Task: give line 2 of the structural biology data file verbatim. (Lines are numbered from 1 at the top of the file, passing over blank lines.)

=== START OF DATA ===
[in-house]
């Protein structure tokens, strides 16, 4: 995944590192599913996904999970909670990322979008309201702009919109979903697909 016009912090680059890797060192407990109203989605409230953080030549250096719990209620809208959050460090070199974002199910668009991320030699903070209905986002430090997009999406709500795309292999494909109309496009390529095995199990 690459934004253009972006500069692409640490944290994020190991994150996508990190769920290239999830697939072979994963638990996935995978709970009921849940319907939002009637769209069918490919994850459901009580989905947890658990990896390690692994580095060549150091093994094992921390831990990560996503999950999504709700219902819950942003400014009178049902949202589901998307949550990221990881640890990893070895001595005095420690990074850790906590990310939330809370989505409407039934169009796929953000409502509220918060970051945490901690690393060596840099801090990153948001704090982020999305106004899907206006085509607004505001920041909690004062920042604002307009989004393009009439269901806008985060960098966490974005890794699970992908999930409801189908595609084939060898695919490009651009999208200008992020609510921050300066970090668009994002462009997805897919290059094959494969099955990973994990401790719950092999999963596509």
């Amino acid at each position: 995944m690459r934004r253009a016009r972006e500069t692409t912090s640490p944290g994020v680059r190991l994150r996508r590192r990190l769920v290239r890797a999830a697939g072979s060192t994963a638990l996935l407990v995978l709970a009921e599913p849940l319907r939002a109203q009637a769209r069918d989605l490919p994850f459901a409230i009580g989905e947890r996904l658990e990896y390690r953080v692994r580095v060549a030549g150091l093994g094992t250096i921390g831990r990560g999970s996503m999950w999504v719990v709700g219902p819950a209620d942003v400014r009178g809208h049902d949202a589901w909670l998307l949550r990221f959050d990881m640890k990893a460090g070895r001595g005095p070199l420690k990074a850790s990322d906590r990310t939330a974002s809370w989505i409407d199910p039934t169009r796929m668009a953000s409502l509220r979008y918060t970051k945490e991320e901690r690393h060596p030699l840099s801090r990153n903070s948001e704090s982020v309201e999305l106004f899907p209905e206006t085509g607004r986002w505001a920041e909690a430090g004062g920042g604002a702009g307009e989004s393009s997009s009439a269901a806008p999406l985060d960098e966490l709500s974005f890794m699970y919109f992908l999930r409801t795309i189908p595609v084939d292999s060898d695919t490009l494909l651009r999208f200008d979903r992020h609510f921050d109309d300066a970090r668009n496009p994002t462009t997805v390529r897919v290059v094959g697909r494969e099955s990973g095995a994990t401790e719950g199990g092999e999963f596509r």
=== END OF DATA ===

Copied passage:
């Protein structure tokens, strides 16, 4: 995944590192599913996904999970909670990322979008309201702009919109979903697909 016009912090680059890797060192407990109203989605409230953080030549250096719990209620809208959050460090070199974002199910668009991320030699903070209905986002430090997009999406709500795309292999494909109309496009390529095995199990 690459934004253009972006500069692409640490944290994020190991994150996508990190769920290239999830697939072979994963638990996935995978709970009921849940319907939002009637769209069918490919994850459901009580989905947890658990990896390690692994580095060549150091093994094992921390831990990560996503999950999504709700219902819950942003400014009178049902949202589901998307949550990221990881640890990893070895001595005095420690990074850790906590990310939330809370989505409407039934169009796929953000409502509220918060970051945490901690690393060596840099801090990153948001704090982020999305106004899907206006085509607004505001920041909690004062920042604002307009989004393009009439269901806008985060960098966490974005890794699970992908999930409801189908595609084939060898695919490009651009999208200008992020609510921050300066970090668009994002462009997805897919290059094959494969099955990973994990401790719950092999999963596509």